The Moonlight Scene Analysis

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After viewing Moonlight, which was personally my favorite film of the year, I choose to analyze the scene when Blue takes Chiron to the ocean and teaches him to swim (17:20-19:30). This scene first drew my attention because of Blue’s character. The dynamic of a crack dealer with a heart-of-gold has this duality about it where my heart tells me to love him as a person, but my head tells me that this person is Chiron’s mother’s dealer, and I should despise him for it. Yet, when I watch this scene I can’t help but think of how much I love Blue as a character. He is able to fill in for the role of a father figure, and teach Chiron about life. When Blue teaches Chiron how to swim, it feels like it’s an allegory telling Chiron that he’ll either sink or swim, but if he just relaxes he’ll keep his head above water, and with a little effort he can fight the current that is life. As the scene goes on Chiron starts to thrive in the water, despite the fact that the skys start to darken, and the waves grow in size. The speed of the extra diegetic music in this shot is key, as the violin picks up pace, the waves grow larger, and the camera…show more content…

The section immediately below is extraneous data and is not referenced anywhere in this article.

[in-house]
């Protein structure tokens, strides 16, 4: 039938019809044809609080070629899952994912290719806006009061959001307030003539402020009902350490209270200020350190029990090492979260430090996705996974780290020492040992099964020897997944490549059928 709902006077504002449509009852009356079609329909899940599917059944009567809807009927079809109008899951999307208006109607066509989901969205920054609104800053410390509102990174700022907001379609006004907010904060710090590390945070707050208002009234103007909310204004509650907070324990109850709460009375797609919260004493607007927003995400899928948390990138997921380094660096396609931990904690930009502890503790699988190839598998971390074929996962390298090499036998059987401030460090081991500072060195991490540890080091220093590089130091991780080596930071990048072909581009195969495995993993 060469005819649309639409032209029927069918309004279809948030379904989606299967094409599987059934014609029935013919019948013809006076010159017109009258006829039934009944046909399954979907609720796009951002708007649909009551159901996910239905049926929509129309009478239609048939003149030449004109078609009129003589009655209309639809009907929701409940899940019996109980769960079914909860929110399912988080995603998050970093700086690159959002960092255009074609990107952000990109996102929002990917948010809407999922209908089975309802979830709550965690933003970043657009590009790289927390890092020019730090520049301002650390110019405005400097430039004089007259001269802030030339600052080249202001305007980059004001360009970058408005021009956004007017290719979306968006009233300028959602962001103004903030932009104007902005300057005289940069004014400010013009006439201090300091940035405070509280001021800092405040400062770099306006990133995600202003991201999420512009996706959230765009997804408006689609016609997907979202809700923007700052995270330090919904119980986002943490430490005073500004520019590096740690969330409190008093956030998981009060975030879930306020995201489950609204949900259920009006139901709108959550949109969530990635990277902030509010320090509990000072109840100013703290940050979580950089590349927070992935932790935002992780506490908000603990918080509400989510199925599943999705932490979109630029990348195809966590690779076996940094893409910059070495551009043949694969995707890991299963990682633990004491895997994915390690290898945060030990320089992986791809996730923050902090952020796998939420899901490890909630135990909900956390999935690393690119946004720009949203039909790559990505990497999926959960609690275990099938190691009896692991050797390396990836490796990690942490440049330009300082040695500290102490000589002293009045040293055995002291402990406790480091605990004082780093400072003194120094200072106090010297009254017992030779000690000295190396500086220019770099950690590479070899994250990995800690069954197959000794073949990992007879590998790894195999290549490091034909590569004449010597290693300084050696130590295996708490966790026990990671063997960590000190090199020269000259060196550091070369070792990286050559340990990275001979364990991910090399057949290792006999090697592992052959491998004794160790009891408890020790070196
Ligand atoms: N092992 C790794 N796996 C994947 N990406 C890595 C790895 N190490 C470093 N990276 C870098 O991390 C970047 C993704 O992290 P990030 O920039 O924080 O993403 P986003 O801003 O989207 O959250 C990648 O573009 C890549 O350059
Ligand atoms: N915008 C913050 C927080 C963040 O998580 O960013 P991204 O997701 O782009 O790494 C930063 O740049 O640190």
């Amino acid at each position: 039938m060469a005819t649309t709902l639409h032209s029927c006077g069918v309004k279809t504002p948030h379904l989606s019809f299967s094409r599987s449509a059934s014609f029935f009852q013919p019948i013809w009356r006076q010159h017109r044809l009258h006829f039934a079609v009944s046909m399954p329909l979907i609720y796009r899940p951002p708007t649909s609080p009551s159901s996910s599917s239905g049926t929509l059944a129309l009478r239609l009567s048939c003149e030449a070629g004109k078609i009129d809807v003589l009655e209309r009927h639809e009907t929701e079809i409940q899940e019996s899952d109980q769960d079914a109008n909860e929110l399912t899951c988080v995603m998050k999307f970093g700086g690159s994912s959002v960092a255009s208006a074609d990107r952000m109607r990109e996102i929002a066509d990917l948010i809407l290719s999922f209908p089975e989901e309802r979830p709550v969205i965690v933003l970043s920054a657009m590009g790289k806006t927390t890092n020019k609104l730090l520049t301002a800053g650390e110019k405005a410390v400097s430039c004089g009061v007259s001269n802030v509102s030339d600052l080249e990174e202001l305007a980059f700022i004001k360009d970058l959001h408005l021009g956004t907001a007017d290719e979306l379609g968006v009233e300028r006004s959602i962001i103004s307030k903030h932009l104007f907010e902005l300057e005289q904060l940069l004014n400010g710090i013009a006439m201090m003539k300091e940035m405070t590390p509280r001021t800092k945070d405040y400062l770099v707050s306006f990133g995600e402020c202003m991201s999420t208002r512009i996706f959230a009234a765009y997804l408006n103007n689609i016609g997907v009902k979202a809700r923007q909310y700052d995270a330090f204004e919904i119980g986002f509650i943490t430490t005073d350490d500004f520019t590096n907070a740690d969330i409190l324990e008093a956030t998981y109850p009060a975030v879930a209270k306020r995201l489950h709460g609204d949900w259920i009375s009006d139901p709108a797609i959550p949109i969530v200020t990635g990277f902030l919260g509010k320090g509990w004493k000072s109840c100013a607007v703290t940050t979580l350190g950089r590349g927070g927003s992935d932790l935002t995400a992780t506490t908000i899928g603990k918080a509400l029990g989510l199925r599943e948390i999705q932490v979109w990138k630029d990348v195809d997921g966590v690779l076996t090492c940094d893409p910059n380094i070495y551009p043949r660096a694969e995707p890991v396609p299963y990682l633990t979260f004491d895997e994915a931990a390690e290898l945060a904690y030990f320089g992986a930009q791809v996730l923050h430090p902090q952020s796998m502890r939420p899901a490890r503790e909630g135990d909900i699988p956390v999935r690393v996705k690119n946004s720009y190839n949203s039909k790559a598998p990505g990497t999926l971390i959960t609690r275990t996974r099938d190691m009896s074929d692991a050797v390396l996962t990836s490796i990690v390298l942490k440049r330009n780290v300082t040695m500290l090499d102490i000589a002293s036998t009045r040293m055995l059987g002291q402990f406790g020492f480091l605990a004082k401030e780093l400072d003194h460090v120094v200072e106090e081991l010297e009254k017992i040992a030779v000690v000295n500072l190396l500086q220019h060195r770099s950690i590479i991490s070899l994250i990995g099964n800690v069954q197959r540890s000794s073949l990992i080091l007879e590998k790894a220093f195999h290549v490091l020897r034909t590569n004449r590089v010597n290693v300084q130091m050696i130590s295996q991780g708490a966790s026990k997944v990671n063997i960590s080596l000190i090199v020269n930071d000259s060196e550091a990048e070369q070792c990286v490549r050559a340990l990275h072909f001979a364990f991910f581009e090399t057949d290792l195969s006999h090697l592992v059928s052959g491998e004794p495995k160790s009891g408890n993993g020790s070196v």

First of all, this scene was filmed from a half submerged perspective that has a noticeable, but gentle sway to it that makes it feel as if the audience was in the ocean. As well this half submerged perspective has waves that continuously splash into the camera lens. What that allows for is the cuts from shot to shot in the water to feel seamless. When I rewatched the scene it got to a point where I could no longer distinguish what a cut was and what was just Chiron moving in the water. I also enjoyed how the scene begins with the diegetic sounds of wind and the ocean, but as Chiron and Blue get into the water all we can hear is a violin beginning to play, and as the violin begins to pick up Blue’s dialogue breaks the silence, and we regain the sounds of the

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